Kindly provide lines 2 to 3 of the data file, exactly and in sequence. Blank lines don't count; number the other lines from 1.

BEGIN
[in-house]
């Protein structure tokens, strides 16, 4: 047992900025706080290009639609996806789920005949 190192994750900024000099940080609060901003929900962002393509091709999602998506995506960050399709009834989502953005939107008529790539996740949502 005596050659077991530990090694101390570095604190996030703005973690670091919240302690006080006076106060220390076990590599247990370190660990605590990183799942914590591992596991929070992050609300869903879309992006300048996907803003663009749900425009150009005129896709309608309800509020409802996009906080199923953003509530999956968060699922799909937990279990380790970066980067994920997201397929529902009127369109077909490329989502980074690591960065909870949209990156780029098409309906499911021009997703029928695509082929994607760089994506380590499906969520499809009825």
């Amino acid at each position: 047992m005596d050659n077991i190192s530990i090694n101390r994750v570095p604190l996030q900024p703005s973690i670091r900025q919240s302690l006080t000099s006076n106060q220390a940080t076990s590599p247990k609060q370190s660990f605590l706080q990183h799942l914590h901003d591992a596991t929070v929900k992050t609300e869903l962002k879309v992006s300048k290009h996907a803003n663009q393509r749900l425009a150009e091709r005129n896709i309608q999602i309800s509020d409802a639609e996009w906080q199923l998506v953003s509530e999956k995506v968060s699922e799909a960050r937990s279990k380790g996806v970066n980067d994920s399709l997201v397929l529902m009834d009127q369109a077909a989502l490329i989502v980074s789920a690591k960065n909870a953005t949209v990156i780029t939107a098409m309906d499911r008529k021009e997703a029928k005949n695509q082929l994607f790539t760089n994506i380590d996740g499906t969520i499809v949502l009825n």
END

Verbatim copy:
């Protein structure tokens, strides 16, 4: 047992900025706080290009639609996806789920005949 190192994750900024000099940080609060901003929900962002393509091709999602998506995506960050399709009834989502953005939107008529790539996740949502 005596050659077991530990090694101390570095604190996030703005973690670091919240302690006080006076106060220390076990590599247990370190660990605590990183799942914590591992596991929070992050609300869903879309992006300048996907803003663009749900425009150009005129896709309608309800509020409802996009906080199923953003509530999956968060699922799909937990279990380790970066980067994920997201397929529902009127369109077909490329989502980074690591960065909870949209990156780029098409309906499911021009997703029928695509082929994607760089994506380590499906969520499809009825």
């Amino acid at each position: 047992m005596d050659n077991i190192s530990i090694n101390r994750v570095p604190l996030q900024p703005s973690i670091r900025q919240s302690l006080t000099s006076n106060q220390a940080t076990s590599p247990k609060q370190s660990f605590l706080q990183h799942l914590h901003d591992a596991t929070v929900k992050t609300e869903l962002k879309v992006s300048k290009h996907a803003n663009q393509r749900l425009a150009e091709r005129n896709i309608q999602i309800s509020d409802a639609e996009w906080q199923l998506v953003s509530e999956k995506v968060s699922e799909a960050r937990s279990k380790g996806v970066n980067d994920s399709l997201v397929l529902m009834d009127q369109a077909a989502l490329i989502v980074s789920a690591k960065n909870a953005t949209v990156i780029t939107a098409m309906d499911r008529k021009e997703a029928k005949n695509q082929l994607f790539t760089n994506i380590d996740g499906t969520i499809v949502l009825n």